When the Penguins lost to Philadelphia on national TV Wednesday, it was discouraging but hardly surprising to see their cross-state rival turn Pittsburgh’s 3-1 lead into a 5-3 win. The Flyers have made something of an art form of stunning the Penguins with comeback wins over the past several years, going 12-2-1, including the 2012 playoffs, since the Penguins moved into their new digs at the CONSOL Energy Center.

Teams from outside the commonwealth, however, have been doing the same thing to Pittsburgh with regularity this season. The Penguins’ first loss of the year saw the visiting Dallas Stars turn Pittsburgh’s 2-0, first-period lead into a 3-2 win, with two of the Stars’ goals coming in the game’s final three minutes. Thursday in Detroit, the Penguins again watched a 3-1 lead slip away, with two Red Wings goals in the final three minutes and a last-minute overtime loss.

Even the Penguins’ wins haven’t always been easy – for example, when they staked out a 3-0 lead over the Anaheim Ducks in the season opener, watched the Ducks score four unanswered goals, then had to battle back for a 6-4 win.

With those back-to-back, come-from-ahead losses against Philadelphia and Detroit weighing on them, the Penguins went to Nashville Saturday sorely in need of not only a win, but a 60-minute effort. Against a backdrop of the three players involved in the teams’ major trade this summer – James Neal, Patric Hornqvist and Nick Spaling – facing their old clubs for the first time, Pittsburgh got both.

“You need to [be able to finish off teams],” said Penguins captain Sidney Crosby after a 3-0 shutout that handed the Predators their first regulation loss of the season. “It would be nice if one [goal] was enough but, sometimes, mistakes happen, you get a bad bounce, so to give yourself that cushion and keep playing the right way is important.”

The Penguins hardly put on a defensive clinic in the third period – 13 of Nashville’s 25 shots came in a desperate final frame, including two from Neal, the former Penguins sniper, that rang off the goalposts. But they took advantage of their opportunities – including a power-play goal on Neal’s hooking penalty – and came a lot closer to playing the way head coach Mike Johnston is looking for.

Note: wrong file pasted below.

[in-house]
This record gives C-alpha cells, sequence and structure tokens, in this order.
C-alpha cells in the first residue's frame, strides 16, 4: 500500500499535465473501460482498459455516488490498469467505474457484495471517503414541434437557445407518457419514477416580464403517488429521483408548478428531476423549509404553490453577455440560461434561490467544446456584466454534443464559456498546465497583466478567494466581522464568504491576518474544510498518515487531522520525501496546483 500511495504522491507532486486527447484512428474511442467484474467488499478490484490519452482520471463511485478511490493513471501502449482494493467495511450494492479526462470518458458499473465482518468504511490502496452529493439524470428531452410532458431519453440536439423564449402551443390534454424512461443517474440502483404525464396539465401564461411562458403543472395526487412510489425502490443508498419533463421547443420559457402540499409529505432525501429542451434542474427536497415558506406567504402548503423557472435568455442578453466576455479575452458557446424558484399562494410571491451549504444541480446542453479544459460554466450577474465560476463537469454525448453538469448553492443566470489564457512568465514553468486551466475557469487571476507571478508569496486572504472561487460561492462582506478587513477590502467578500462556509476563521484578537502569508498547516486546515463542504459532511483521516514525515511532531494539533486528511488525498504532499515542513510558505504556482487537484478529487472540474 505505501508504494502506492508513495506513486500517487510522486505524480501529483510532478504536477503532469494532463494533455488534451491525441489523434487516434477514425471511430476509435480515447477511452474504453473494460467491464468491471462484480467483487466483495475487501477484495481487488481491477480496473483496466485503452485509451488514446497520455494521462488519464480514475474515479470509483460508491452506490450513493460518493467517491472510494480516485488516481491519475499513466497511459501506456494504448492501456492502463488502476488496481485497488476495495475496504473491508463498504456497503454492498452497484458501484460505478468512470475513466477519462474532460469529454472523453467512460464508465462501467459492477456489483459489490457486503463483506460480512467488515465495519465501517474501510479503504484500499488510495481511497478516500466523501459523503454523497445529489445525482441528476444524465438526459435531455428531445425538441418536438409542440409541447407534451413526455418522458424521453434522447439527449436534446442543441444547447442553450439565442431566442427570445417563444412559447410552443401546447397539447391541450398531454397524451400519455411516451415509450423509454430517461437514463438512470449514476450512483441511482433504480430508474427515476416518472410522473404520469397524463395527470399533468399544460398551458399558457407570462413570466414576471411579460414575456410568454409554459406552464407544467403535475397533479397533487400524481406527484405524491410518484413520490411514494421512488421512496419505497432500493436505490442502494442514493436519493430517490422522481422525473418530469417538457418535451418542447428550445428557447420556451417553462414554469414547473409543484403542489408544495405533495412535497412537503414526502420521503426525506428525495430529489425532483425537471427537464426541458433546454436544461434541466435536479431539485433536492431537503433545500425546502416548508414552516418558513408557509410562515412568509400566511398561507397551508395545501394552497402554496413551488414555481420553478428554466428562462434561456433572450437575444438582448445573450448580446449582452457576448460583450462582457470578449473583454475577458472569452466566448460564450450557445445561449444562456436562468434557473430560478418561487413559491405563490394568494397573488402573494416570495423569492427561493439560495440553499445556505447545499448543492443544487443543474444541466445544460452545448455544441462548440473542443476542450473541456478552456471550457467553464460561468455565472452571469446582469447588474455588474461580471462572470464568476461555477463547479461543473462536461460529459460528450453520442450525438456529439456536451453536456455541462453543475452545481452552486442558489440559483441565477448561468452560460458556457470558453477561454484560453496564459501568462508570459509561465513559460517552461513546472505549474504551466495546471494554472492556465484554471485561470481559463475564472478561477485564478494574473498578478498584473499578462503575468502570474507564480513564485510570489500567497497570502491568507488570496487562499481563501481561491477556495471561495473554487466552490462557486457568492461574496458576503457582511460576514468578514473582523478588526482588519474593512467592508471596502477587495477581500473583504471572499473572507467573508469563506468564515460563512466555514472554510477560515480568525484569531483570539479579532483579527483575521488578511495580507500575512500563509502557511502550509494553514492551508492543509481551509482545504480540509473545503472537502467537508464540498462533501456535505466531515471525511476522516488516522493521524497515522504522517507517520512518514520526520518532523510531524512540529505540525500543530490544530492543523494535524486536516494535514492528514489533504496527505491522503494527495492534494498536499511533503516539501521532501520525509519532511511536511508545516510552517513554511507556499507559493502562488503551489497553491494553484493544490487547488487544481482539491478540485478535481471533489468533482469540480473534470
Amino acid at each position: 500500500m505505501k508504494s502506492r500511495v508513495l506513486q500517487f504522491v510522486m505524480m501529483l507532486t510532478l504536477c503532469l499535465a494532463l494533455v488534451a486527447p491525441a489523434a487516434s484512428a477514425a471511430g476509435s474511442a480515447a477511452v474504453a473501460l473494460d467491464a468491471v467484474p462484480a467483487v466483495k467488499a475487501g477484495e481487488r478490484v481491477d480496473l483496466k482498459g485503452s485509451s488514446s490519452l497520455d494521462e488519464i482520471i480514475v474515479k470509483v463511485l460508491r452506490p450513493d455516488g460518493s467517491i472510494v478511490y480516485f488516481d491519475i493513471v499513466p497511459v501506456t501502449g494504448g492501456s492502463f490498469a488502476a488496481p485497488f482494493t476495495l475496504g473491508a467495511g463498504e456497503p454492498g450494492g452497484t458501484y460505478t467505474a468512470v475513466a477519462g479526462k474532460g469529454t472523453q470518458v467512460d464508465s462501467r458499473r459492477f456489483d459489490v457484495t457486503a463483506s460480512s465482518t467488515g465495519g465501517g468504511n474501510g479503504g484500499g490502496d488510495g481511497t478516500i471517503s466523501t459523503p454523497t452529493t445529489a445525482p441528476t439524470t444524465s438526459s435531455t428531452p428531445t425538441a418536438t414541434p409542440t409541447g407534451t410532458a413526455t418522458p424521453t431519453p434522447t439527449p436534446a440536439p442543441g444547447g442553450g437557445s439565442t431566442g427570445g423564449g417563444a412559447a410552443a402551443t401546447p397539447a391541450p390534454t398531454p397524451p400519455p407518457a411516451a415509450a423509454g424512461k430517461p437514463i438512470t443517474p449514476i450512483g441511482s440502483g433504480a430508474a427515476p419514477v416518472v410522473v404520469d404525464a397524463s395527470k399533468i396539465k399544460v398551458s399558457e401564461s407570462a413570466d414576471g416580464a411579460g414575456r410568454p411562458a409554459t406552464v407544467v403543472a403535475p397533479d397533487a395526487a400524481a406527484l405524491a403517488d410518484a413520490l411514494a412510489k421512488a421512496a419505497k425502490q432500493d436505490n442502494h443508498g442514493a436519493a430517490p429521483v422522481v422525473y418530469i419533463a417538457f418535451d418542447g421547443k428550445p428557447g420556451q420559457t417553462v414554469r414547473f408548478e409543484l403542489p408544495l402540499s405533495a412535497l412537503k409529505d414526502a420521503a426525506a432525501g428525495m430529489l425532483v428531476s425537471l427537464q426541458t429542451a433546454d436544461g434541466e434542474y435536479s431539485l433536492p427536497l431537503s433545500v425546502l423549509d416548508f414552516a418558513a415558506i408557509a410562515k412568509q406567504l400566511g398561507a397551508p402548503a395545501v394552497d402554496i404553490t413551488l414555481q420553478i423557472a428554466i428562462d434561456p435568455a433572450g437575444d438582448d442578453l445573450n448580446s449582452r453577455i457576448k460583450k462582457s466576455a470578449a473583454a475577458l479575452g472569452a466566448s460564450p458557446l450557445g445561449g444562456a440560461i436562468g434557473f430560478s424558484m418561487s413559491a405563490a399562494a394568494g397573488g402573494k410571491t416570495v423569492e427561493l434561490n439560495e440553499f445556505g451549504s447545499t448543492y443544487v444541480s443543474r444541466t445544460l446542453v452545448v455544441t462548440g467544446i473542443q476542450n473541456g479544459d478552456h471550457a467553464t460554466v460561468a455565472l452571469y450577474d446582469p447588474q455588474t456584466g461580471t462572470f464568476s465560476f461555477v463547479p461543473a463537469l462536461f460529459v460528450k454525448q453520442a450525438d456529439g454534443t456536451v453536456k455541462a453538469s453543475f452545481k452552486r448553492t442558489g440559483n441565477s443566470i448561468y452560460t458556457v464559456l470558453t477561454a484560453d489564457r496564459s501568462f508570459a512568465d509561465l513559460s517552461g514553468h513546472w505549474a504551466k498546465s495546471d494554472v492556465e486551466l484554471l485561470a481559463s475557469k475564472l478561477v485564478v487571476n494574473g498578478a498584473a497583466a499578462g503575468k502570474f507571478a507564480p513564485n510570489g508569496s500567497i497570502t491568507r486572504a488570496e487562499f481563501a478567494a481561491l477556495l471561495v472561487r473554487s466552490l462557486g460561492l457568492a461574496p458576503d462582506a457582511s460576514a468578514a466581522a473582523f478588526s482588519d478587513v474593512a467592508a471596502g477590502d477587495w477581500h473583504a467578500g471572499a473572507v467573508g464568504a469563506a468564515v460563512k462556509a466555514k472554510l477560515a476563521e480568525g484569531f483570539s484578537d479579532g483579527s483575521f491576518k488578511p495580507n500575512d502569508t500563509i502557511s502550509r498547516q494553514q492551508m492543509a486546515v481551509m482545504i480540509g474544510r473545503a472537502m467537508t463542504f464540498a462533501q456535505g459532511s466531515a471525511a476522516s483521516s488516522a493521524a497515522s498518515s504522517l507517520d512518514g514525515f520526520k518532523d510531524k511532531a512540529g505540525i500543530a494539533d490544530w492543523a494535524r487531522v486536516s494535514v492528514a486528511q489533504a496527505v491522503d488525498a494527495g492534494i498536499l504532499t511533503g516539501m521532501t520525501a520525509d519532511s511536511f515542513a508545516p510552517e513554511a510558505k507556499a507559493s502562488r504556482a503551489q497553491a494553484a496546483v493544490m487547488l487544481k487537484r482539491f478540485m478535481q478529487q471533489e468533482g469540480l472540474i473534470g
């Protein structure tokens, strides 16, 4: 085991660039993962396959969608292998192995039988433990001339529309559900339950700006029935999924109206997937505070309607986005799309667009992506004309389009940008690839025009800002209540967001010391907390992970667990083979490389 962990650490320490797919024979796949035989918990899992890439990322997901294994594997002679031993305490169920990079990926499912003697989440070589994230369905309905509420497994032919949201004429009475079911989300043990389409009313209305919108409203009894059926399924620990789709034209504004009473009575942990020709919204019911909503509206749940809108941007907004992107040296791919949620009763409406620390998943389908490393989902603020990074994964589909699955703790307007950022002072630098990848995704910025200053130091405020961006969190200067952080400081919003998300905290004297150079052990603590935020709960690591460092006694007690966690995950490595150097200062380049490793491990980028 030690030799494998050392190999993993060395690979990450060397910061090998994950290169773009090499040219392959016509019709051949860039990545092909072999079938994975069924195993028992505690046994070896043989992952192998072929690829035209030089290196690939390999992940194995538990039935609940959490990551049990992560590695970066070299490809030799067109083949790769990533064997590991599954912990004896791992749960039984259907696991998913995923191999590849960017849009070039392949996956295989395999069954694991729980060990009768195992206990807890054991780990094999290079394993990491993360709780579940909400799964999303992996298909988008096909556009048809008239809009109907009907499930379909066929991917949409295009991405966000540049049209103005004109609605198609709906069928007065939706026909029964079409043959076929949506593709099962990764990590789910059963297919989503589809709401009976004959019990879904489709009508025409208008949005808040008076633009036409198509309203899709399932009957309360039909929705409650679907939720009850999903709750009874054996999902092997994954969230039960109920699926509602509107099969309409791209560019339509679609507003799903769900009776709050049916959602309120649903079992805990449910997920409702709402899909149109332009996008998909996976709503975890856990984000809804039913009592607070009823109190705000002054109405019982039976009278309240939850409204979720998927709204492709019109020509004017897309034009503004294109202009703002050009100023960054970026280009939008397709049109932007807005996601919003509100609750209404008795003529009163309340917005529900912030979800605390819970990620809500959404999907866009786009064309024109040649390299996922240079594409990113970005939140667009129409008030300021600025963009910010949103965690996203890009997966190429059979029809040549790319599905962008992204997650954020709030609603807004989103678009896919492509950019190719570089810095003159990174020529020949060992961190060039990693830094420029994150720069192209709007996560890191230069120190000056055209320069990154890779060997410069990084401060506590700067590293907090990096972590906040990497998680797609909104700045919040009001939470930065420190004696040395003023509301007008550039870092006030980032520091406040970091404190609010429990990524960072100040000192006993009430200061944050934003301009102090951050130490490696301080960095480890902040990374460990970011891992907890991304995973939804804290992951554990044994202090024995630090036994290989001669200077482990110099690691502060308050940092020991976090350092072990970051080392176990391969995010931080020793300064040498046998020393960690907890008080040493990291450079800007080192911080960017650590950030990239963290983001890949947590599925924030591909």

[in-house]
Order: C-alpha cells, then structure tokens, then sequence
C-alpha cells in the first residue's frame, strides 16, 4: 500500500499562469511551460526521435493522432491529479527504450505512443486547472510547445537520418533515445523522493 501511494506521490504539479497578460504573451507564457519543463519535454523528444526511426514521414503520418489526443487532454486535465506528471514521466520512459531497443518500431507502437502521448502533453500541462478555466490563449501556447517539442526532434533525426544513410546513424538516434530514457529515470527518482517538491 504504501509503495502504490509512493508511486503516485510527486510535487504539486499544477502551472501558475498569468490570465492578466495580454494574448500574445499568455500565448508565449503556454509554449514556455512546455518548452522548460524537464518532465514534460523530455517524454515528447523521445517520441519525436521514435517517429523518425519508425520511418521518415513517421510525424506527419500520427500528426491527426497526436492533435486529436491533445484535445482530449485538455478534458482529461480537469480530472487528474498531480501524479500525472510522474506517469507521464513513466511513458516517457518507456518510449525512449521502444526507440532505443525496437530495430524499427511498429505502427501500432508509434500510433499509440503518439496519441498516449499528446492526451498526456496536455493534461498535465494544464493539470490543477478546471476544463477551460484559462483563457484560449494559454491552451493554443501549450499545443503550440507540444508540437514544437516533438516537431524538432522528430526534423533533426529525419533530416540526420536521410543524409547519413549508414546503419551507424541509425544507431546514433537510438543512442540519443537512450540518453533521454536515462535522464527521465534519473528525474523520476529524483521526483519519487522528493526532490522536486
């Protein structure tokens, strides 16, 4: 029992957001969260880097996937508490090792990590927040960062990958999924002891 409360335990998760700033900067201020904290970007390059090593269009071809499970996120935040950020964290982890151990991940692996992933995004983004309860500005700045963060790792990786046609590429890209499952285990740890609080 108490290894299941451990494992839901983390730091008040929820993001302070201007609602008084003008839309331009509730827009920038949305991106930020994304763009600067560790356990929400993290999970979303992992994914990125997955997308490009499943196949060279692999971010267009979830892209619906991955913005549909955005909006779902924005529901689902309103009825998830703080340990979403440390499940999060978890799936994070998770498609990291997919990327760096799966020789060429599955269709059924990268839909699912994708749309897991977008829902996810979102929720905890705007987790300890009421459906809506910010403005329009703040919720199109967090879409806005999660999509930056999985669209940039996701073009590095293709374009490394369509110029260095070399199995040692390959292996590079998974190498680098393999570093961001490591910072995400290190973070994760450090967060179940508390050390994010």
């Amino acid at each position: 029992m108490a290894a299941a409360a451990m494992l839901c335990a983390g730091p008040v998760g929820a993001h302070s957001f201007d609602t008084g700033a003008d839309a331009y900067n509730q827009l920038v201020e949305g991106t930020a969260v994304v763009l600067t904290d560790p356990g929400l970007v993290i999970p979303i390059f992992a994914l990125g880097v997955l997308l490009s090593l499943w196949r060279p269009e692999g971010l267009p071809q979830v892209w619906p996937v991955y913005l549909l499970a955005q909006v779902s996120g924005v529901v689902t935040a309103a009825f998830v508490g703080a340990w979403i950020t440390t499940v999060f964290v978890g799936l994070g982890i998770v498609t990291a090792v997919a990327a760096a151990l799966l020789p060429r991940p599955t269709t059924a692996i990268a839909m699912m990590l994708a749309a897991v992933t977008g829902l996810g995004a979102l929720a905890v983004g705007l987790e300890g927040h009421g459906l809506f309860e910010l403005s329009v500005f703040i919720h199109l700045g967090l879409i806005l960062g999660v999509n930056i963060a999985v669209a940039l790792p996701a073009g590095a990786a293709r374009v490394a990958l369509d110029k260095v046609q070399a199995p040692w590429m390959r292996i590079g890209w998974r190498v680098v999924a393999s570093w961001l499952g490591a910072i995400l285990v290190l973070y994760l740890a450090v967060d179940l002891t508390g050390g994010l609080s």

“We did a good job of that, right up until we made it 3-0 and they started to come at us pretty hard; we were probably guilty of sitting back,” Crosby said. “But, other than that, I thought we played the right way. We didn’t sit back to play defensively; I think we played defense with our forecheck, getting sticks in lanes and forcing them to miss shots sometimes. I think, all around, that’s more our style of game.”

“It’s an important point because, as you mature as a team, I thought our team took a big step tonight,” Johnston said. “I really believe we played the right way in the third period. [That means] if you’re in trouble with the puck, you lay the puck in behind pressure. Coming back on the backcheck, you stop in your zone, you play your lanes.

“Everybody committed to our defensive game, and it didn’t really take away from our offensive game tonight. Against a stingy team that has a great goaltender [in Pekka Rinne], we were still able to score three.”

They also got an outstanding performance from their own starting netminder, Marc-Andre Fleury.

“”When Flower plays the way he [did], it gives us a lot of confidence,” Crosby said. “When we did make mistakes, he had to make some tough saves; they definitely weren’t routine by any stretch. He led the way back there.”

There were fewer of those mistakes Saturday, however, and the Penguins hope to continue moving in that direction as they grow more comfortable with Johnston’s system. One area that saw improvement in Nashville, for example, was taking away the middle of the ice in the opponent’s offensive zone.

“We’ve been focused for a while [on that]; some nights, in the last few games, I thought we’ve left it open. We’re getting better,” Johnston said. “It’s a matter of your responsibilities when you come back defensively; we’ve talked to our wingers about where they’re lined up. And Nashville’s a team, when they come in, they come in wide, they hit the slot with a lot of plays, and I thought we took them away tonight.”

Pittsburgh also continued to make progress in not making mistakes with the puck by forcing plays that aren’t there – something with which they’ve struggled at times while adapting to Johnston’s approach to being a puck-possession team.

“When you force offensively, then you get on the wrong side of the puck and you take chances,” Johnston said. “There’s no taking chances in this league because of how close the games are and how important just a one-goal lead is. I don’t think we forced anything tonight.

“I [also] thought, for Geno [Evgeni Malkin] and Sid, defensively, they played an outstanding game. And when you look at the score sheet at the end of the night, they got their points.”

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